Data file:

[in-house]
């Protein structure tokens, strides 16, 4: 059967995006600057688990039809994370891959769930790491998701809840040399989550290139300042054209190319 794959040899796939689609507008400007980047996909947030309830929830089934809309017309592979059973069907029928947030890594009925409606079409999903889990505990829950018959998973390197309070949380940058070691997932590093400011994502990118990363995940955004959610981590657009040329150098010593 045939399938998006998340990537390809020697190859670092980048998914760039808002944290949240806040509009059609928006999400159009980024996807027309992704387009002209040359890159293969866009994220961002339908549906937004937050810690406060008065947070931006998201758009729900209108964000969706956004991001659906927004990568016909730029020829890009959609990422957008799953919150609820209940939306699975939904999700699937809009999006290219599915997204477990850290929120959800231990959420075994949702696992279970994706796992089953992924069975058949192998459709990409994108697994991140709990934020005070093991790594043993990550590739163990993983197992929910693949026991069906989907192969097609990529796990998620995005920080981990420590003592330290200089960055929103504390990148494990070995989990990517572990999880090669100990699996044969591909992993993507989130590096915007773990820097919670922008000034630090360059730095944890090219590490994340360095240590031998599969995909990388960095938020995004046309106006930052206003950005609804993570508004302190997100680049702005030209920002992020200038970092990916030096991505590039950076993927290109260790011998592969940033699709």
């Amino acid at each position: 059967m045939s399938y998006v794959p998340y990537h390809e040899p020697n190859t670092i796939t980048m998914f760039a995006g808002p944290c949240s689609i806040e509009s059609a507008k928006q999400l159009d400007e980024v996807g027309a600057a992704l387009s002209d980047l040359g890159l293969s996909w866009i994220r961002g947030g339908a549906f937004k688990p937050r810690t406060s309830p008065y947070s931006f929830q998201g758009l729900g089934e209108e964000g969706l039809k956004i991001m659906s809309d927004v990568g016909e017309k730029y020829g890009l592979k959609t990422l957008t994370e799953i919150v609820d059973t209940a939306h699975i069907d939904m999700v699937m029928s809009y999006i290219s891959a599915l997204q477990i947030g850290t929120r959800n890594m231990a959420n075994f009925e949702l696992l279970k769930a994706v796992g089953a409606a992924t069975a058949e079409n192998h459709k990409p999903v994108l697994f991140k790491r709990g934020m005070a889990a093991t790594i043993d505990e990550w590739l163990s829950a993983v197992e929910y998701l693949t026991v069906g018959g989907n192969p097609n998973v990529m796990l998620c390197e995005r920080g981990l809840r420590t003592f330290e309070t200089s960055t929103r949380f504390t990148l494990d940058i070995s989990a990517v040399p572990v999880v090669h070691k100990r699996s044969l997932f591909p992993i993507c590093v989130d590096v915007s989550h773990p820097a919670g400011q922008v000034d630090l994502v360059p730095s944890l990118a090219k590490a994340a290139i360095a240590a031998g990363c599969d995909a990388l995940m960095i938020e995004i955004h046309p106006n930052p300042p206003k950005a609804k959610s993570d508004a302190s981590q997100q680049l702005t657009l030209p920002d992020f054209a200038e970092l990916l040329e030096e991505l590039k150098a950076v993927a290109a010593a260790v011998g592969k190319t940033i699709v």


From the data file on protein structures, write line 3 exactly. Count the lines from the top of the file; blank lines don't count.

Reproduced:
């Amino acid at each position: 059967m045939s399938y998006v794959p998340y990537h390809e040899p020697n190859t670092i796939t980048m998914f760039a995006g808002p944290c949240s689609i806040e509009s059609a507008k928006q999400l159009d400007e980024v996807g027309a600057a992704l387009s002209d980047l040359g890159l293969s996909w866009i994220r961002g947030g339908a549906f937004k688990p937050r810690t406060s309830p008065y947070s931006f929830q998201g758009l729900g089934e209108e964000g969706l039809k956004i991001m659906s809309d927004v990568g016909e017309k730029y020829g890009l592979k959609t990422l957008t994370e799953i919150v609820d059973t209940a939306h699975i069907d939904m999700v699937m029928s809009y999006i290219s891959a599915l997204q477990i947030g850290t929120r959800n890594m231990a959420n075994f009925e949702l696992l279970k769930a994706v796992g089953a409606a992924t069975a058949e079409n192998h459709k990409p999903v994108l697994f991140k790491r709990g934020m005070a889990a093991t790594i043993d505990e990550w590739l163990s829950a993983v197992e929910y998701l693949t026991v069906g018959g989907n192969p097609n998973v990529m796990l998620c390197e995005r920080g981990l809840r420590t003592f330290e309070t200089s960055t929103r949380f504390t990148l494990d940058i070995s989990a990517v040399p572990v999880v090669h070691k100990r699996s044969l997932f591909p992993i993507c590093v989130d590096v915007s989550h773990p820097a919670g400011q922008v000034d630090l994502v360059p730095s944890l990118a090219k590490a994340a290139i360095a240590a031998g990363c599969d995909a990388l995940m960095i938020e995004i955004h046309p106006n930052p300042p206003k950005a609804k959610s993570d508004a302190s981590q997100q680049l702005t657009l030209p920002d992020f054209a200038e970092l990916l040329e030096e991505l590039k150098a950076v993927a290109a010593a260790v011998g592969k190319t940033i699709v």